Some could rightly argue that our culture no longer has a fear of God. Jonathan Edwards’s famous sermon “Sinners in the Hands of an Angry God” (1741) would today be re-entitled, “God in the Hands of Angry Sinners.” However, there are many very religious people in our world who are seeking a relationship with God based upon fear and desperately need to hear the overwhelming joyful news of the gospel.
I was reading the testimony of a woman who became a Christian in Iran. When she was fourteen, she joined a Zeinabiyeh (the house of the Imam Hazrat Zeinab), a sort of holy club where women would study the Koran and learn how to please Allah. For seven years she awoke every morning to pray from 1- 5 am. She would go to school and then back to the Zeinab House to pray from 5 pm to the early evening. Sometimes there would be a special program and she would be there until midnight, go home for an hour or so of sleep, and then begin the regimen again. There were certain “dark celebrations” in which the women would mourn for the dead Imams. They would fall down and scratch their faces, bang their heads on the floor, and pull out their hair. They would beat their chests so hard that they would be black and blue. All of her prayers, all of her tears, all of her service were to please Allah.
She feared death. She was always aware of her sin and believed that Allah was angry at her and would judge her when she died. “I feared that if any of my hair stuck out of my scarf, Allah would hang me from my hair in heaven. Heavy black socks covered my legs. If I accidentally revealed my ankles to anyone, Allah would drop me repeatedly into hell to burn my legs. I could reach heaven only if I wore all this stuff and cried all the time. Finally a young woman of twenty-one, I left the Zeinab House. My studies were complete. They had shown me a very angry God.” Here was a woman who had memorized the Koran and was able to translate portions from Arabic into Farsi, and yet she could not find a God who loved her.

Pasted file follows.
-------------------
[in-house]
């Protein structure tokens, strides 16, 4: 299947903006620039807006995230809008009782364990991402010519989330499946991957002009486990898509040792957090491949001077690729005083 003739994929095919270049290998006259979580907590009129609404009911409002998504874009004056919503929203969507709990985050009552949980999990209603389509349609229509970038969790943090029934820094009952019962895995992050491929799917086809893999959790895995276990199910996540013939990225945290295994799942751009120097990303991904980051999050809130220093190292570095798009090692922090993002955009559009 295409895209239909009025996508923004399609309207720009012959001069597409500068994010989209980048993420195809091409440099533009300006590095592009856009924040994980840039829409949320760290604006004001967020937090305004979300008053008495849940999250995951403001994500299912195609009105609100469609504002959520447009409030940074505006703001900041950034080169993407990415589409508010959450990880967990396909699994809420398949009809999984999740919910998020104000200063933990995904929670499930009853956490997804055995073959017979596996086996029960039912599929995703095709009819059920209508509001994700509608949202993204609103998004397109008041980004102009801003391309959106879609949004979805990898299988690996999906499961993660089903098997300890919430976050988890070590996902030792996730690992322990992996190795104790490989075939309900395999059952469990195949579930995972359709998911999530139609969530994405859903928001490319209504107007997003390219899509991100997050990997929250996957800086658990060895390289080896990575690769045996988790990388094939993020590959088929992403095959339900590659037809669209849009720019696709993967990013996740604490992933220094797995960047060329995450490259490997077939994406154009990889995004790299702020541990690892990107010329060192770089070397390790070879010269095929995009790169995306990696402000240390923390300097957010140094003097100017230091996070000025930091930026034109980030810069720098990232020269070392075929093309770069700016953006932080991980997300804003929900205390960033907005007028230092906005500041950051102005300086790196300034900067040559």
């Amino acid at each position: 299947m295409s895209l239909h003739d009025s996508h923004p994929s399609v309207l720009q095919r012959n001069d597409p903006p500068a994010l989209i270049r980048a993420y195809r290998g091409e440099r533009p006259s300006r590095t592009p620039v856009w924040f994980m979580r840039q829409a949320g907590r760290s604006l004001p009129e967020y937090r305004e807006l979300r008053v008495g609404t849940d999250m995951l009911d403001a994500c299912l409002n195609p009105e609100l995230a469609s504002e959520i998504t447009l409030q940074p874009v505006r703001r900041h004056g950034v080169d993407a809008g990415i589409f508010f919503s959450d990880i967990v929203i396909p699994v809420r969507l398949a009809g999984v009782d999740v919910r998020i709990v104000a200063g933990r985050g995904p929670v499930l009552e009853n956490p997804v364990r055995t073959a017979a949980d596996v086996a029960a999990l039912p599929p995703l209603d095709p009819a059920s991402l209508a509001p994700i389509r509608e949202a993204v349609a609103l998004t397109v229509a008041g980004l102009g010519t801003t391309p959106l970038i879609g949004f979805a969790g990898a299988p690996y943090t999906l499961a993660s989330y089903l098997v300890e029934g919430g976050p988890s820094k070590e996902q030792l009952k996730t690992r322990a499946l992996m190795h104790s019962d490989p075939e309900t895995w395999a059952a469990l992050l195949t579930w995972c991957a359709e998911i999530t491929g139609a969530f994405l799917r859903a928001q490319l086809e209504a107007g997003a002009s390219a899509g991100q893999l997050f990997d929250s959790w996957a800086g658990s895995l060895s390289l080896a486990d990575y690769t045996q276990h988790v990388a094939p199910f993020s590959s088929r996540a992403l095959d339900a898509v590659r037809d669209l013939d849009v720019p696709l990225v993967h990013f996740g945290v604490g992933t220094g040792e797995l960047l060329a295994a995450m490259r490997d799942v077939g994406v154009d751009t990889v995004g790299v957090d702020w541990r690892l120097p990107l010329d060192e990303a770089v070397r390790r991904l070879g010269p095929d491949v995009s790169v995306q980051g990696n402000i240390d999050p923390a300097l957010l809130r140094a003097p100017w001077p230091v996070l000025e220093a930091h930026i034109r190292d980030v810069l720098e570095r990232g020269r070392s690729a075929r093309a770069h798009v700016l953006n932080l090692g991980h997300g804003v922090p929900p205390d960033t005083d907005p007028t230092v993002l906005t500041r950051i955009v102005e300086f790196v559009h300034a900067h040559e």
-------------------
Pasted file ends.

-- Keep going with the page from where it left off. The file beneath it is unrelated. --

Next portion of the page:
After a suicide attempt, she began watching a Christian TV program. It was actually a worship service beamed in from another country and as the camera panned the congregation she saw people who actually looked happy. They were singing and clapping their hands. There was no music in her worship. She was immediately drawn to a God whose worshippers were filled with joy—something that she had never experienced. She had always observed that holy men in her country, such as Imam Khomeini, never cracked a smile. They always looked sad and angry as they lashed out at this or that. So when an international number appeared on the TV screen, she called it. Over the next several months she was given a Bible in Farsi, which she read voraciously. She also continued to watch the TV program and soon came to know a God of love revealed through Jesus Christ.
What an amazing joyful gospel we have to share with the world! “God so loved the world that he gave his one and only Son, that whoever believes in him shall not perish but have eternal life. God did not send his Son into the world to condemn the world, but to save the world through him” (John 3:16, 17). If your worship service this weekend were beamed into someone else’s living room, what would they conclude about your God?